How have you seen this island change over the years?
Bali has changed a lot, of course. First, 25 years ago, when I was a small child, there was no traffic - now, there is a big pollution problem in the streets. Then there’s development, which for me has always had positive and negative sides. Also, there’s the trash problem. Before, everything we used was natural and biodegradable, so throwing it away on the ground was not a problem. We haven’t had proper education on waste management across the island. I see a big transition happening. While many Balinese are sticking to tradition, some are following the influence of Westerners, which again can be positive or negative. On the negative side, many are focused now on making money. It used to be that everyone helped each other, a tradition that came out of the need for a lot of help when preparing for and performing our many ceremonies. Now, I see this less and less. People buy their offerings instead of making them with their neighbors.
On the positive side, Balinese are benefiting from improved education, technology and opportunities. Balinese have greatly improved their hygiene and health. Balinese now also put more emphasis on education, instead of pushing them into helping on the farm from a young age. Actually, the reason why many farmers are selling their land is because this is the only way to afford sending their children to school and giving them a chance to make a better life. Most young people think that when they go to work in tourism, they’ll be benefited, but they forget our essential need for food. If they go into farming, they can work for themselves, they can link tourism and agriculture, and they can create a better balance in our economy. At the moment, the tourism and hotel industries are growing and growing - but people will stop coming if our culture and nature disappear.
How did you get into real estate?
I started nearly 12 years ago because I love meeting people and having new experiences. This is what I get from renting, managing, and welcoming visitors to our properties. I would always explain to first-time visitors about Bali’s culture and life, and how it has endured throughout history. I always emphasized the connectedness of community. Many guests expressed that they could feel this, and that it was something they wished they had in their communities at home.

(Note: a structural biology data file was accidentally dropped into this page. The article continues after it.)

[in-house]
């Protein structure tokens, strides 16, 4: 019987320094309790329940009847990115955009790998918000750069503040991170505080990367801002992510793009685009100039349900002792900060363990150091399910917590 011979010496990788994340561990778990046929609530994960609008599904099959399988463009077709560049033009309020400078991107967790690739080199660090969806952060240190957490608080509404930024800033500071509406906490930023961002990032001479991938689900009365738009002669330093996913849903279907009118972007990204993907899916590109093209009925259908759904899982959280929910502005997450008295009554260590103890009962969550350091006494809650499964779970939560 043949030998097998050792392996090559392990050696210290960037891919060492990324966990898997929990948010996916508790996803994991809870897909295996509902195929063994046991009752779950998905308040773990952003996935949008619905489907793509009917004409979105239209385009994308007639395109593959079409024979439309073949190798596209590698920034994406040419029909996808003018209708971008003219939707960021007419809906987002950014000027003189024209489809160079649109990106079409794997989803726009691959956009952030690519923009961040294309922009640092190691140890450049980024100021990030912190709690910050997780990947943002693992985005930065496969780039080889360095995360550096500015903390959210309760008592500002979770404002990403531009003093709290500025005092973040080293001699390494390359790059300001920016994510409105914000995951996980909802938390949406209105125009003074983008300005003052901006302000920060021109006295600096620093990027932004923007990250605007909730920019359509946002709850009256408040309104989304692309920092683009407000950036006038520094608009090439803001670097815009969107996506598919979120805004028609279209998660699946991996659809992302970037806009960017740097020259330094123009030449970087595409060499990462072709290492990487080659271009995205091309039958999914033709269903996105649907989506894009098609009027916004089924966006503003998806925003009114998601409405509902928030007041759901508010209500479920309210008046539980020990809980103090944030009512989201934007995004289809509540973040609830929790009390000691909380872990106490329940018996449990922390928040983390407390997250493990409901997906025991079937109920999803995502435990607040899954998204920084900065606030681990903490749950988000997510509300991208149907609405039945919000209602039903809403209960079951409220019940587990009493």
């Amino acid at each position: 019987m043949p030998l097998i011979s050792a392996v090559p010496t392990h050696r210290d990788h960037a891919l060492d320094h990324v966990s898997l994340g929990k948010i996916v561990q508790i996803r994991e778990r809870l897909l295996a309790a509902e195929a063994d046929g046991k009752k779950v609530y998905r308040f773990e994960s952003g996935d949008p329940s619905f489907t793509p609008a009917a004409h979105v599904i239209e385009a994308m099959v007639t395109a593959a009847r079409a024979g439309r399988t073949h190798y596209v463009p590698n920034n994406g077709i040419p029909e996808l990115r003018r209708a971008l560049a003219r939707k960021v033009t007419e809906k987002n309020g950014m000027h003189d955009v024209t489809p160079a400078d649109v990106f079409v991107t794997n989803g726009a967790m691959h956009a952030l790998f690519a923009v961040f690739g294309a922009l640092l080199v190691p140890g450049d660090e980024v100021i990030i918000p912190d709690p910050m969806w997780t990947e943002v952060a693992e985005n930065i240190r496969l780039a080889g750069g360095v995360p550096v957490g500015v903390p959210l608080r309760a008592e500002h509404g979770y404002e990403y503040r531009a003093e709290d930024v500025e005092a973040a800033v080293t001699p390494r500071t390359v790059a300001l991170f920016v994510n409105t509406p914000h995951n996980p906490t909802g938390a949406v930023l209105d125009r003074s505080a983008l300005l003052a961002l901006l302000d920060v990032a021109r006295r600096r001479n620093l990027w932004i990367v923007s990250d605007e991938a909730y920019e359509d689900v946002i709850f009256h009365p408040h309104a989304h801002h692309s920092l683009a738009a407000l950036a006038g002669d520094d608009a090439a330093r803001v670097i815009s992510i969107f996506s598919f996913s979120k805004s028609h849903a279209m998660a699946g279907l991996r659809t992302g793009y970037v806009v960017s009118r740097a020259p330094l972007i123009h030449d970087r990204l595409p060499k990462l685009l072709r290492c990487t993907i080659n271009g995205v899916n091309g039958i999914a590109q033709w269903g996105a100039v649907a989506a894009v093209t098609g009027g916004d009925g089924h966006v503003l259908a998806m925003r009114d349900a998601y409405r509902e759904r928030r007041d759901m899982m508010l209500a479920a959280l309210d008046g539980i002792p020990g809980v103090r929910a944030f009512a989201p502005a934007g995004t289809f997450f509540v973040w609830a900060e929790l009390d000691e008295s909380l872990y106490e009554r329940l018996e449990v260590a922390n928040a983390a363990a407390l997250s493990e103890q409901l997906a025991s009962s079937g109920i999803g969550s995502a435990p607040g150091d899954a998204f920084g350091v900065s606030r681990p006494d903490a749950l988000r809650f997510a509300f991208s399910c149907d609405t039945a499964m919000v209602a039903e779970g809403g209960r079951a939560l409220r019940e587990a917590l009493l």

Why did you decide to start working with Sawah Bali?
I am from Bali. I have seen the positive curve of development go bad in the last few years. I’m not going anywhere, but I see things moving along the wrong track. Many visitors who come here or people who start businesses here don’t care about their impact. I want our young people to learn better and inherit a healthy island. I want to put Ubud on the right track.
I think that when development started growing quickly, around 10 years ago, it was mostly hotels. Now, there is a huge demand for private villas, which are easier to get approval for from the government. As long as a villa has fewer than five bedrooms, they can build anywhere. This has caused sprawl - more villas breaking up the land.
I work in real estate, but I feel we need to stop and breathe, so we can see more clearly what direction we are going in. You can’t create land here. Land prices have gotten very expensive, so when Balinese people sell their land, they will never be able to afford to buy it back.
Without land, there is no culture. I hope to encourage people to rent existing properties instead of building new ones, and to start being more careful and considerate.
Biography: Ibu Rita
Her education is Economy S1 degree of Warmadewa University.
Ibu Anak Agung Ayu Rita Dewi or in her family usually called by her short name Rita was born in a family where art has been hereditarily fused in life's every aspect. At the young age of five she had been already introduced to art, especially the art of traditional dance.Balinese dancing was a large part of her activities in the palace where she comes from and its surroundings. Ibu Rita has also always been very fond of socializing. She likes to meet new people and relate with them, and loves learning about culture and different perspectives from many different people. This side of her led her to down her career path in real estate. After receiving a degree in Economics from Warmadewa University, she entered this business, which she finds very exciting and which has has given her many opportunities to meet people and challenge herself. She brings great spirit and motivation to running Red Lotus Property. Now, as she sees Bali changing, she wishes to bring balance to her life by working against the overdevelopment of the island.